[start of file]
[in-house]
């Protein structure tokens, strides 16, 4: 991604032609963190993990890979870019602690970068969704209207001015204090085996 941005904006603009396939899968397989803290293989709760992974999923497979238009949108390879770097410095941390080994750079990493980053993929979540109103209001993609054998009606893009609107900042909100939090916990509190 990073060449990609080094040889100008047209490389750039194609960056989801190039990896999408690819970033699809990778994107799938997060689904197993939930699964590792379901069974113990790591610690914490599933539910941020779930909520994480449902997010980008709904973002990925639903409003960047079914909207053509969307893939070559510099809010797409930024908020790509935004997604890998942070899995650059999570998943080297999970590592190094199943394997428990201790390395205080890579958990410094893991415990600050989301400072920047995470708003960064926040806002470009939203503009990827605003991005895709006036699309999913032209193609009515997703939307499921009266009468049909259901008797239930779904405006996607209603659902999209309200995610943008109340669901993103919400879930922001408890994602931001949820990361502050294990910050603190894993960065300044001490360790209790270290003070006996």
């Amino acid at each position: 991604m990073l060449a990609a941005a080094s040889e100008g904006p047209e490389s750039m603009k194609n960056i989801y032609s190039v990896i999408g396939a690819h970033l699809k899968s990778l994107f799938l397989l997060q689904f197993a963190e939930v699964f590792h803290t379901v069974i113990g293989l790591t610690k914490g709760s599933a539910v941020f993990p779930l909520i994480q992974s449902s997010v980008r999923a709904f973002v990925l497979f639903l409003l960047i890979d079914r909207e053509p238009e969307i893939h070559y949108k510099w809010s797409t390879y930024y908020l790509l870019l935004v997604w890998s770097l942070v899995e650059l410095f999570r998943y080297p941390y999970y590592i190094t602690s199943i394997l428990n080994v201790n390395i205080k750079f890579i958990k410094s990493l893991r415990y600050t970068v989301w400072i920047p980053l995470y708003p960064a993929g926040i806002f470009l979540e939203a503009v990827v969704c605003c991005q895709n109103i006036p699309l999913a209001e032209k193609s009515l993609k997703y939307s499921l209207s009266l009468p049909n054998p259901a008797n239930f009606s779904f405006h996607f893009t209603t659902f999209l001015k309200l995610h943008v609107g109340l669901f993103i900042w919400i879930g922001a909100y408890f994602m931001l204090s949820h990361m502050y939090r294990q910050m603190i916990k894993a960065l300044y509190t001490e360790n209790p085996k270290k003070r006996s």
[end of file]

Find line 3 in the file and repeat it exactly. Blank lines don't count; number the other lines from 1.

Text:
């Amino acid at each position: 991604m990073l060449a990609a941005a080094s040889e100008g904006p047209e490389s750039m603009k194609n960056i989801y032609s190039v990896i999408g396939a690819h970033l699809k899968s990778l994107f799938l397989l997060q689904f197993a963190e939930v699964f590792h803290t379901v069974i113990g293989l790591t610690k914490g709760s599933a539910v941020f993990p779930l909520i994480q992974s449902s997010v980008r999923a709904f973002v990925l497979f639903l409003l960047i890979d079914r909207e053509p238009e969307i893939h070559y949108k510099w809010s797409t390879y930024y908020l790509l870019l935004v997604w890998s770097l942070v899995e650059l410095f999570r998943y080297p941390y999970y590592i190094t602690s199943i394997l428990n080994v201790n390395i205080k750079f890579i958990k410094s990493l893991r415990y600050t970068v989301w400072i920047p980053l995470y708003p960064a993929g926040i806002f470009l979540e939203a503009v990827v969704c605003c991005q895709n109103i006036p699309l999913a209001e032209k193609s009515l993609k997703y939307s499921l209207s009266l009468p049909n054998p259901a008797n239930f009606s779904f405006h996607f893009t209603t659902f999209l001015k309200l995610h943008v609107g109340l669901f993103i900042w919400i879930g922001a909100y408890f994602m931001l204090s949820h990361m502050y939090r294990q910050m603190i916990k894993a960065l300044y509190t001490e360790n209790p085996k270290k003070r006996s």